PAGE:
Today guest author Jennalee has advice for families who are facing a move.
Relocating to a new home is difficult for parents, but it can turn out to be extremely disruptive for children. It may be easy to talk about the move to older kids, but young children are difficult to handle in such a situation, especially if they’re emotionally attached to their current location.
Here are some of the tips that will help you out in preparing kids for the relocation:
1. Inform them immediately
As soon as you decide or find out that you’re relocating to a new home, let your children know immediately. Tell them about the decision to move; odds are kids won’t be excited about a move, especially if it is a long distance one, so springing the news upon them is not a good idea. Kids will want time to “prep” themselves and their friends on their departure so last second news will only be more disruptive to them.
To keep their stress to a minimum, try not to change their routine until the move.
2. Tell them about the changes coming up
Inform your children about the expected changes that will result after the move. What’s the climate in your new location? Where is the school? Is there a certain culture you all should be aware of? Feel free to emphasize the good points, like warmer weather for kids to go swimming or play more sports. Maybe you are moving North so talk about snow, getting into sledding, skating, and skiing!
Doing so will help prepare your kids to their new lifestyle expected upon their arrival and maybe even have them excited for some new experiences.
3. Promise to move emotionally attached items
Your kids may be emotionally attached to toys, objects and even bedroom furniture. You can promise to move their belongings to the new house, which is likely to reduce the stress of the relocation because they’ll be able to keep things they love.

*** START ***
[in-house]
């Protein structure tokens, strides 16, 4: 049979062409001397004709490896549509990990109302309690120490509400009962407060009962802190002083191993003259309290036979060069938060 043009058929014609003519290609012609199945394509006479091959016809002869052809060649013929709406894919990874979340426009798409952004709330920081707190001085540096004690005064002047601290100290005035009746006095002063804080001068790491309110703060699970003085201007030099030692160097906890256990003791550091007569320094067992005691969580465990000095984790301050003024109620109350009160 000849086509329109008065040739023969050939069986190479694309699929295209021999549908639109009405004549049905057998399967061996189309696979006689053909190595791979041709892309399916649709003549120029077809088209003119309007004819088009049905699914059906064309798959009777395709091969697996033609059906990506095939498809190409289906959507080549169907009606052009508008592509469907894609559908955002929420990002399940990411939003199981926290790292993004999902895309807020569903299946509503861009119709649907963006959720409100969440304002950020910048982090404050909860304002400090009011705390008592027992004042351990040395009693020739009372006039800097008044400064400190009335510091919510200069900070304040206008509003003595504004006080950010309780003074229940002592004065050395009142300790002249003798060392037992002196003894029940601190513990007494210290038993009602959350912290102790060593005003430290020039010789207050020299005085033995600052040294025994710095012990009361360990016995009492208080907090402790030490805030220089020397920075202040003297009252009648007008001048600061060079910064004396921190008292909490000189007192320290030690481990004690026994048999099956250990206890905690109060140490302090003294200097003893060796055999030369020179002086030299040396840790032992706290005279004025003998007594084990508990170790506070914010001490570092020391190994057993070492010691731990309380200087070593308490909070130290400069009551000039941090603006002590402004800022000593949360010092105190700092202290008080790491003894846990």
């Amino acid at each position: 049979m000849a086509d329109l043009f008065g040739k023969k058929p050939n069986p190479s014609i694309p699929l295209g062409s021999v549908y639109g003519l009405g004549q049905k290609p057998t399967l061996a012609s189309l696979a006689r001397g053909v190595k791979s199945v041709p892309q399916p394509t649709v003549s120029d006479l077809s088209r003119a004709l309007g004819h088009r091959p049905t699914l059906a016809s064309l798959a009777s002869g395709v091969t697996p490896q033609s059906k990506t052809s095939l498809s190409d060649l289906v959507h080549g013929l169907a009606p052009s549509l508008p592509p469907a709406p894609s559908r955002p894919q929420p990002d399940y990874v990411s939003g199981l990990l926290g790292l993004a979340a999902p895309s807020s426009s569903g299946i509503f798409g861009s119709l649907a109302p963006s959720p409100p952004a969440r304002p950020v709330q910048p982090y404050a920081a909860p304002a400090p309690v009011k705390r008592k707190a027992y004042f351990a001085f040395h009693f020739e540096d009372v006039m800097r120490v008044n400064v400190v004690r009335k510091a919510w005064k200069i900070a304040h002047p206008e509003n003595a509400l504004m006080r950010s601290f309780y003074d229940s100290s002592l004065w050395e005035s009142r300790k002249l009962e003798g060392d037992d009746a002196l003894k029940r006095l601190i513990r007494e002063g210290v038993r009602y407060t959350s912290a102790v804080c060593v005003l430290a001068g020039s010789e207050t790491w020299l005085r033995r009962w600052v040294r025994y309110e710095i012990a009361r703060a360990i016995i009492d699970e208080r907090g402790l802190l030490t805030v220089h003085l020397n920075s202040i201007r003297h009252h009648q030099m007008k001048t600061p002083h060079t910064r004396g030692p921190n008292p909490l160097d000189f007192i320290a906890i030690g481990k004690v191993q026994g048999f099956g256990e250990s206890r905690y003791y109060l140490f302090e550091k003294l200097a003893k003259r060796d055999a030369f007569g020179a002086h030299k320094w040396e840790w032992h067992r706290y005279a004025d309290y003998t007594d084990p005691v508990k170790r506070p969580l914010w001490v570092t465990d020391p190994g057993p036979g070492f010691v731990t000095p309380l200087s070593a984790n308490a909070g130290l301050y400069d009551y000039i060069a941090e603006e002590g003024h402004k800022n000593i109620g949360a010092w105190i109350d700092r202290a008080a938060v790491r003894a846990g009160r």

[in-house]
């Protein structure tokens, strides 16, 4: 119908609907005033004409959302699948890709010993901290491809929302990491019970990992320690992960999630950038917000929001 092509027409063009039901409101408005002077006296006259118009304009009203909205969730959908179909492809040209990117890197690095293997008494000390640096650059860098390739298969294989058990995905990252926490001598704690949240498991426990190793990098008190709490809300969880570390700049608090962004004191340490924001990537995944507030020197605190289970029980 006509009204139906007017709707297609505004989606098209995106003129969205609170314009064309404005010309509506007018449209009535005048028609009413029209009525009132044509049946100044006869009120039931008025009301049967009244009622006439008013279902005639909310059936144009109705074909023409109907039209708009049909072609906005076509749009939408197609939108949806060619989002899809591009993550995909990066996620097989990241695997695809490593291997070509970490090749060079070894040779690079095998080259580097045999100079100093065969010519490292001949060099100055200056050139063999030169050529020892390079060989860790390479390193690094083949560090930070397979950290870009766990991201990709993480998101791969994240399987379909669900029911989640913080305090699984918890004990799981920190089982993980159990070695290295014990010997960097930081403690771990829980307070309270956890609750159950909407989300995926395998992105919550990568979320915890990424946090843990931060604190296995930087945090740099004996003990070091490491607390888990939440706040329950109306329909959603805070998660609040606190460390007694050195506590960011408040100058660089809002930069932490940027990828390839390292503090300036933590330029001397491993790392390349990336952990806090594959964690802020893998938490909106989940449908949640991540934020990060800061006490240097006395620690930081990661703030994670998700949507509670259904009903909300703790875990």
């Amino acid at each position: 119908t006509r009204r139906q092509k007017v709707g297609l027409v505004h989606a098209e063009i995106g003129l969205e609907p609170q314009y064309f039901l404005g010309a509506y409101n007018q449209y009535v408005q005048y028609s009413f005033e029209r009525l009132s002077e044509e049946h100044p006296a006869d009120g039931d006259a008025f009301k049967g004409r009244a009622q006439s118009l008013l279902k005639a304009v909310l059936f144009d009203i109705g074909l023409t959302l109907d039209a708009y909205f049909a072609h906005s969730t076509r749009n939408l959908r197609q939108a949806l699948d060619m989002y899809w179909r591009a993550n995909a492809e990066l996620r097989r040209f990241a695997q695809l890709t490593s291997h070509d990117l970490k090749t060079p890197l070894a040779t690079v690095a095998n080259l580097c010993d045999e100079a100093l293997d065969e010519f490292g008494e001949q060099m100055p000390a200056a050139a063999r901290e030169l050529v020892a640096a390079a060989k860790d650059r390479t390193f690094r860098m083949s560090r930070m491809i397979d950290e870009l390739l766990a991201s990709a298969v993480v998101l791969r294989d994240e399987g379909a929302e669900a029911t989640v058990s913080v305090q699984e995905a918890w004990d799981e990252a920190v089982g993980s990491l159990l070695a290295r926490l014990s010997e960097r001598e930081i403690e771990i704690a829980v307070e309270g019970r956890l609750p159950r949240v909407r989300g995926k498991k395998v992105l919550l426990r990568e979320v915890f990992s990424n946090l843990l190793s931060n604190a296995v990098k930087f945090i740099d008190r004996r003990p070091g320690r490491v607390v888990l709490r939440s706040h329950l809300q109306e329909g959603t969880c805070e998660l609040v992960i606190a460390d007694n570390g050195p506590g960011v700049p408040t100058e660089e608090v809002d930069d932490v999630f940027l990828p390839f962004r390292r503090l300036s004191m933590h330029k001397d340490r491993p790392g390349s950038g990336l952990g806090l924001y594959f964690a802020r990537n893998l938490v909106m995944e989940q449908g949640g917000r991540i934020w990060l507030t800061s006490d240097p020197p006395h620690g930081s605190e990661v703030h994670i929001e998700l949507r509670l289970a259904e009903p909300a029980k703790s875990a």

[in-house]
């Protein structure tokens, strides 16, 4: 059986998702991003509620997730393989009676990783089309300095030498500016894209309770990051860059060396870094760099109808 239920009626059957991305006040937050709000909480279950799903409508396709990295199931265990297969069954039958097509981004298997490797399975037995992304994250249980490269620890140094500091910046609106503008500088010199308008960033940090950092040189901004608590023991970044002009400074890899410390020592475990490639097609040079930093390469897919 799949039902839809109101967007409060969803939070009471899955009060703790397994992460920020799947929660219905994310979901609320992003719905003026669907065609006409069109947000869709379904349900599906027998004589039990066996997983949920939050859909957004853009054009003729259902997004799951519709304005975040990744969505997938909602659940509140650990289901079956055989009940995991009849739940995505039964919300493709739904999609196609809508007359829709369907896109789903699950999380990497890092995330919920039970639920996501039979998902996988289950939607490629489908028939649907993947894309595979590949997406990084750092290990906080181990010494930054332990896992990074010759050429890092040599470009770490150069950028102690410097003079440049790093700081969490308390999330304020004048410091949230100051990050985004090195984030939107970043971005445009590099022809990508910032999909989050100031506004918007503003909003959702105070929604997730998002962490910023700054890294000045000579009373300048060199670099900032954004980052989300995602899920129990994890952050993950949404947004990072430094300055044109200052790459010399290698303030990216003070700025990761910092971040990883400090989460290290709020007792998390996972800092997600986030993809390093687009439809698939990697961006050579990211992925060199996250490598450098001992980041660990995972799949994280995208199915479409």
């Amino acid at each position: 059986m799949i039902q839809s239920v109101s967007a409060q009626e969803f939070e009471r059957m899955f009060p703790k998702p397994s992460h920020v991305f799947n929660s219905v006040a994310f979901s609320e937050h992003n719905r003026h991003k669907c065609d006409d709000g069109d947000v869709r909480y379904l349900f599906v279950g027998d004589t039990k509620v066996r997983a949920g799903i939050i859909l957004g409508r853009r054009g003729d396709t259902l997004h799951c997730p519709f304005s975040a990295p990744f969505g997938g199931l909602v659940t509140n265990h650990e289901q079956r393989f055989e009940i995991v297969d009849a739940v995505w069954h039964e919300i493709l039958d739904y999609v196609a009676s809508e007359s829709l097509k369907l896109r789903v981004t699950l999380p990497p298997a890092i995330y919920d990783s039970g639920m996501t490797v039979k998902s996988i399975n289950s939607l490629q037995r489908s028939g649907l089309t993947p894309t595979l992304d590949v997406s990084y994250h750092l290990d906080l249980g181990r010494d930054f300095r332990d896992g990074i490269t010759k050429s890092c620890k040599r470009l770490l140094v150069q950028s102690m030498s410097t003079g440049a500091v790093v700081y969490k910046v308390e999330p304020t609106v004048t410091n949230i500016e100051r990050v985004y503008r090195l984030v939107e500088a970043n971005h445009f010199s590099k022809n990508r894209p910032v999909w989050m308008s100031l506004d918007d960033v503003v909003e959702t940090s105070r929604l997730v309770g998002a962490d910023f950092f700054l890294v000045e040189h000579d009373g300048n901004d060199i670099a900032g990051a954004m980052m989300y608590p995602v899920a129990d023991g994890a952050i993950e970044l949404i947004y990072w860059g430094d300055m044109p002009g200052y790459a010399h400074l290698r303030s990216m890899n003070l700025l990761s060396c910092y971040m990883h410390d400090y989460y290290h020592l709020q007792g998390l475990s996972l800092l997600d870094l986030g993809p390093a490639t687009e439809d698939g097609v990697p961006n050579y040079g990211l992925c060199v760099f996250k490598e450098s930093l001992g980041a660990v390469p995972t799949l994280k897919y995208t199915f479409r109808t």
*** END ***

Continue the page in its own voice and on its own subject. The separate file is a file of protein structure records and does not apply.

Small items will be easier to move compared to large items, but luckily you’ll have several options when planning to move large items. There are logistics and moving companies available that offer moving services that will lessen the workload for you and your children. These types of companies offer an extreme benefit when moving because they have the expertise needed when dealing with large or very heaving items. Don’t want to leave your family’s grand piano behind that you and your children learned on, no sweat because it’s coming too!
4. Take them to the new location
One of the most important things you can do when preparing children for relocation is to take them to the new location in advance. Informing them about the changes coming up will prepare them mentally. Taking them to the location itself will prepare them physically as well.
Try to stay there for a couple of days and allow your kids to explore the neighborhood. This tip will eliminate worries of your children when the move is finally over because after all familiarity for a child can go a long way.
5. Take a day out for fun
Plan a day when you can take your kids to their favorite places near the current residence. Perhaps you can take them to their favorite park or restaurant. If your kids are attached to the neighbors, plan a weekend to invite the neighbors over so your kids can enjoy some quality time with them and say goodbye.
6. Allow children to plan
The new relocation may mean a new room for your kids. If this is the case, let your kids take the lead when it comes to choosing the theme of the new room and how the furniture is to be arranged.
When your kids are able to make decisions in the move, they’ll be much more excited about the relocation and this can even eliminate their stress completely. Try to make it as fun as possible, after all when we were younger the chance to design our own room would have been awesome!
Regardless of your moving plans, uprooting your family for a variety of reasons will often prove to be challenging, especially on the little ones. However, not keeping your kids in the dark about your move, helping them become desicion makers, and expalining to them the reasons of the move will only help. The most important thing at the end of each day is that the family is together, regarldless of city, state, or country.
Thanks for the tips, Jenna. Teacher and I moved our family ten times in the first eleven years of our marriage – I wish I’d known some of these ideas then!